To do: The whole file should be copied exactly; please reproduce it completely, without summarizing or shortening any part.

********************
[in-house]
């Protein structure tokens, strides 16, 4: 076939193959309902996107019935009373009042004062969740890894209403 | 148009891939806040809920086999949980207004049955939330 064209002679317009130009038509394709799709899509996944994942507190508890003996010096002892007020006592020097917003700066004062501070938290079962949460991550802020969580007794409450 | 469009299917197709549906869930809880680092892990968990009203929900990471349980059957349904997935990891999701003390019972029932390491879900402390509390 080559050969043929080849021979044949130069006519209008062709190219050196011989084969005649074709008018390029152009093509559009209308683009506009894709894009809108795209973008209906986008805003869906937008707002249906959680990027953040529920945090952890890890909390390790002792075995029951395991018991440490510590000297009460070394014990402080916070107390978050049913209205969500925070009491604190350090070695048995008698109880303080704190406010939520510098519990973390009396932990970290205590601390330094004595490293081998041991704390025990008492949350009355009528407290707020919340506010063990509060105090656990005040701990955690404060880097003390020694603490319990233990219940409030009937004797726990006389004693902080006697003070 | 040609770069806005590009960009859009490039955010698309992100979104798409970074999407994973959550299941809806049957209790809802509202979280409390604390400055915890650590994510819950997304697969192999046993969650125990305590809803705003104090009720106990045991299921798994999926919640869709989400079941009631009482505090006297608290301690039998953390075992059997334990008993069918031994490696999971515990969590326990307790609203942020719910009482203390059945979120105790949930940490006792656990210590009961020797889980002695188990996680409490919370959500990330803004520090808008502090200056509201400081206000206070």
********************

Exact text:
[in-house]
């Protein structure tokens, strides 16, 4: 076939193959309902996107019935009373009042004062969740890894209403 | 148009891939806040809920086999949980207004049955939330 064209002679317009130009038509394709799709899509996944994942507190508890003996010096002892007020006592020097917003700066004062501070938290079962949460991550802020969580007794409450 | 469009299917197709549906869930809880680092892990968990009203929900990471349980059957349904997935990891999701003390019972029932390491879900402390509390 080559050969043929080849021979044949130069006519209008062709190219050196011989084969005649074709008018390029152009093509559009209308683009506009894709894009809108795209973008209906986008805003869906937008707002249906959680990027953040529920945090952890890890909390390790002792075995029951395991018991440490510590000297009460070394014990402080916070107390978050049913209205969500925070009491604190350090070695048995008698109880303080704190406010939520510098519990973390009396932990970290205590601390330094004595490293081998041991704390025990008492949350009355009528407290707020919340506010063990509060105090656990005040701990955690404060880097003390020694603490319990233990219940409030009937004797726990006389004693902080006697003070 | 040609770069806005590009960009859009490039955010698309992100979104798409970074999407994973959550299941809806049957209790809802509202979280409390604390400055915890650590994510819950997304697969192999046993969650125990305590809803705003104090009720106990045991299921798994999926919640869709989400079941009631009482505090006297608290301690039998953390075992059997334990008993069918031994490696999971515990969590326990307790609203942020719910009482203390059945979120105790949930940490006792656990210590009961020797889980002695188990996680409490919370959500990330803004520090808008502090200056509201400081206000206070």